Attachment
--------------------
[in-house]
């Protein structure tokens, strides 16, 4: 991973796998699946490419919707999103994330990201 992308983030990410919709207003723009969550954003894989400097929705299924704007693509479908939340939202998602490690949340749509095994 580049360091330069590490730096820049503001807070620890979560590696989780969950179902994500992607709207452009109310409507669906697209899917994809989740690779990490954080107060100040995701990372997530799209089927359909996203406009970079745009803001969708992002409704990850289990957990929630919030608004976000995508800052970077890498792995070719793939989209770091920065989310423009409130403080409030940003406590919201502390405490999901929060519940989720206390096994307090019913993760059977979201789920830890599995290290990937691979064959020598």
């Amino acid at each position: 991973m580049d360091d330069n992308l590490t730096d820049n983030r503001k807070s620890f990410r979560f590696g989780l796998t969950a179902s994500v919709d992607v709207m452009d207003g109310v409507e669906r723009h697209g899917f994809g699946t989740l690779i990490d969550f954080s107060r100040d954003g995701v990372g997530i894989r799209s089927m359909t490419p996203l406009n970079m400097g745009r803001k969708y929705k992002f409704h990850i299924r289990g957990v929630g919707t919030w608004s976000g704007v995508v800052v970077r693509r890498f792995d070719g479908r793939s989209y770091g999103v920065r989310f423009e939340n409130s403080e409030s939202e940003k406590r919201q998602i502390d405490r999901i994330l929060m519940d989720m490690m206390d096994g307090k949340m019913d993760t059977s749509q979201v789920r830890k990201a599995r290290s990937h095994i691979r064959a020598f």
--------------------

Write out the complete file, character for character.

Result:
[in-house]
């Protein structure tokens, strides 16, 4: 991973796998699946490419919707999103994330990201 992308983030990410919709207003723009969550954003894989400097929705299924704007693509479908939340939202998602490690949340749509095994 580049360091330069590490730096820049503001807070620890979560590696989780969950179902994500992607709207452009109310409507669906697209899917994809989740690779990490954080107060100040995701990372997530799209089927359909996203406009970079745009803001969708992002409704990850289990957990929630919030608004976000995508800052970077890498792995070719793939989209770091920065989310423009409130403080409030940003406590919201502390405490999901929060519940989720206390096994307090019913993760059977979201789920830890599995290290990937691979064959020598």
């Amino acid at each position: 991973m580049d360091d330069n992308l590490t730096d820049n983030r503001k807070s620890f990410r979560f590696g989780l796998t969950a179902s994500v919709d992607v709207m452009d207003g109310v409507e669906r723009h697209g899917f994809g699946t989740l690779i990490d969550f954080s107060r100040d954003g995701v990372g997530i894989r799209s089927m359909t490419p996203l406009n970079m400097g745009r803001k969708y929705k992002f409704h990850i299924r289990g957990v929630g919707t919030w608004s976000g704007v995508v800052v970077r693509r890498f792995d070719g479908r793939s989209y770091g999103v920065r989310f423009e939340n409130s403080e409030s939202e940003k406590r919201q998602i502390d405490r999901i994330l929060m519940d989720m490690m206390d096994g307090k949340m019913d993760t059977s749509q979201v789920r830890k990201a599995r290290s990937h095994i691979r064959a020598f």